Sailing: Where midnight is a star-spangled sky: In his second weekly report from on board Enza New Zealand, Peter Blake, charts the catamaran's progress in the South Atlantic ocean in the quest to circle the world in 80 days

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The Independent Online
ENTERING the 16th of the 80 days, the target set for the Jules Verne Trophy, Peter Blake and Robin Knox- Johnston in Enza, were yesterday three days ahead of schedule having completed 377 miles in the previous 24 hours, averaging 13.97 knots for a total of 5,028 miles. They are dropping behind Bruno Peyron in Commodore Explorer, who has a lead of about 180 miles.

THE tropical sunset and cool of the evening are welcome relief after such heat-laden days. But daylight does not last long and night is quickly on us. We will be steering Enza and trimming sails until midnight - under a sky more often than not a blaze of the brightest stars imaginable. No city haze out here in the South Atlantic.

By midnight the moon is just climbing over the eastern horizon as Ed (Danby) and I hand over the watch duty to Robin and 'Jaws' (Don Wright) and head to our bunks. For now the wind is light and the seas smooth, a far cry from what we can expect in the Southern Ocean in a week's time. So, 10 minutes after midnight I'm into my bunk after first having talked via radio telephone to Bruno on Commodore Explorer - our French opponent in the quest to climb the 80-day mountain.

A short nap until 12.50am then it's up again to monitor the weather facsimile broadcasts which help us decide our route. Back into my bunk at 1.30 but up again bleary- eyed at 3.45 for further weather maps.

Robin and Jaws hand over to David (Alan-Williams) and Paul (Standbridge) at 4.00. At this time, Ed and I are on stand-by to give the on-deck watch a hand if required, but we hope we can cram in a couple more hours of sleep before getting up at about 6.45 to make breakfast - it's our turn on breakfasts and dinners this week - tea, coffee, juice (powdered), cereals (with powdered milk and brown sugar), scrambled eggs (from powdered eggs) and a vitamin pill each. At 8.00, Ed and I are back on watch until midday, interspersed with lunch being served by Jaws at 11.30.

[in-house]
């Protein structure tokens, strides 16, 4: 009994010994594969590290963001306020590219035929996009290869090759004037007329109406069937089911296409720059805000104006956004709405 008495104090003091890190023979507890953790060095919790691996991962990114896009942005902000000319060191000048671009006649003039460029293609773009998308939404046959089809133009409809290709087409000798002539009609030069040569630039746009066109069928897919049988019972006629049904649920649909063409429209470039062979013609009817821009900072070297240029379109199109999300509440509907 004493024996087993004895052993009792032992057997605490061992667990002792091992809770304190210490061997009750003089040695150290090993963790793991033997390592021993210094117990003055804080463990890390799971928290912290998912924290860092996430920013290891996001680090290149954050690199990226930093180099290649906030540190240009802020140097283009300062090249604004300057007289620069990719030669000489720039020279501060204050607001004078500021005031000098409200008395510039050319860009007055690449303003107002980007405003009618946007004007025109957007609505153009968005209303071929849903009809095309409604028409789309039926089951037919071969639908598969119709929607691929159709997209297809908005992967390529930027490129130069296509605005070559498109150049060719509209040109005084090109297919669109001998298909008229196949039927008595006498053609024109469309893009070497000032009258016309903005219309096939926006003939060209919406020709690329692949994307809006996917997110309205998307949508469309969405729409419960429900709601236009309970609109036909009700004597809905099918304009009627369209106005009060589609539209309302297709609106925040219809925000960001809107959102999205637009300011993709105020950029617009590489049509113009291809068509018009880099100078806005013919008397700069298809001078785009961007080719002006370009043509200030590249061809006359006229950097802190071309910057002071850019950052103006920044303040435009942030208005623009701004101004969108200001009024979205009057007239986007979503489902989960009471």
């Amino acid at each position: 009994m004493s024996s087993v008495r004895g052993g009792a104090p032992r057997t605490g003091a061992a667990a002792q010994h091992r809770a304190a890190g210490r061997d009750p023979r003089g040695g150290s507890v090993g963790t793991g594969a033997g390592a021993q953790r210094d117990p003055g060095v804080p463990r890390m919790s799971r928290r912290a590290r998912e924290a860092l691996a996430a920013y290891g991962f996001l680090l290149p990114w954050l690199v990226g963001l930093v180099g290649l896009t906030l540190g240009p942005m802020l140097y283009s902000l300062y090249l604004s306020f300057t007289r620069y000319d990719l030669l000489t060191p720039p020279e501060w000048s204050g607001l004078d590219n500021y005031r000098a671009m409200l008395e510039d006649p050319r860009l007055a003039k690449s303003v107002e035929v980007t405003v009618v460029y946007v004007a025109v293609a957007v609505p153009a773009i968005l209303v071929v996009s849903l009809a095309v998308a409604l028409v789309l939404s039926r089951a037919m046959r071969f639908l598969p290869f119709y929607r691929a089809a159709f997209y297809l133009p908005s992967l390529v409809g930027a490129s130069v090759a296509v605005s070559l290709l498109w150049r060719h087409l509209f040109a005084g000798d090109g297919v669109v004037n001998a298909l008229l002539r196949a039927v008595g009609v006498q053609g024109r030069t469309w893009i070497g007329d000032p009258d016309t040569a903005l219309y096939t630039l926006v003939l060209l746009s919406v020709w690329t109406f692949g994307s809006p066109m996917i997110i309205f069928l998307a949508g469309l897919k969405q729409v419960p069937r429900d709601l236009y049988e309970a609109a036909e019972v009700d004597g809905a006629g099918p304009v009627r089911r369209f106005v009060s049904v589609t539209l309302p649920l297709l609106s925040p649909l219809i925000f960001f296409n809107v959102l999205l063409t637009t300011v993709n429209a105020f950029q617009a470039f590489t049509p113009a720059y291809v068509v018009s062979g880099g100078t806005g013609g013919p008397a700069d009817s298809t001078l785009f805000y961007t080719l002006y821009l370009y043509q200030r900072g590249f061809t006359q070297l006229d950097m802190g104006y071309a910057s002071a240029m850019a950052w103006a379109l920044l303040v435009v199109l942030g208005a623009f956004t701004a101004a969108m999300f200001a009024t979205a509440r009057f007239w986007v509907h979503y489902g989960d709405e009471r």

It's generally too hot to get much further sleep during the afternoon, but there are still the weather maps to receive and discuss, phone calls to make, general repairs and preparations to undertake, water to make from our desalination units, and the evening dinner to prepare. A seawater bath from a bucket thrown overboard is still a luxury at any time of the day.

Dinner tonight, first course is meat (dried), potatoes (powdered), mixed vegetables (dried) and apple crumble with custard. Ed and I eat quickly and head for the deck where we are due on watch again; the evening is cool, the sun disappearing in the west and the stars appearing through the inky blackness overhead.

For now, life is relatively easy as we wait for the westerly winds to blow us at speed across the wastes of the Southern Ocean, past South Africa, Australia, New Zealand and onwards to Cape Horn where we will turn left again with enormous relief.

A day in the Southern Ocean will be different to today. If we are tired now, due to heat and strange sleeping patterns, or non-sleeping patterns, then the Southern Ocean will have us physically and mentally exhausted by the time we cross our present outward track in about eight weeks' time. It will be interesting to see how we all react.

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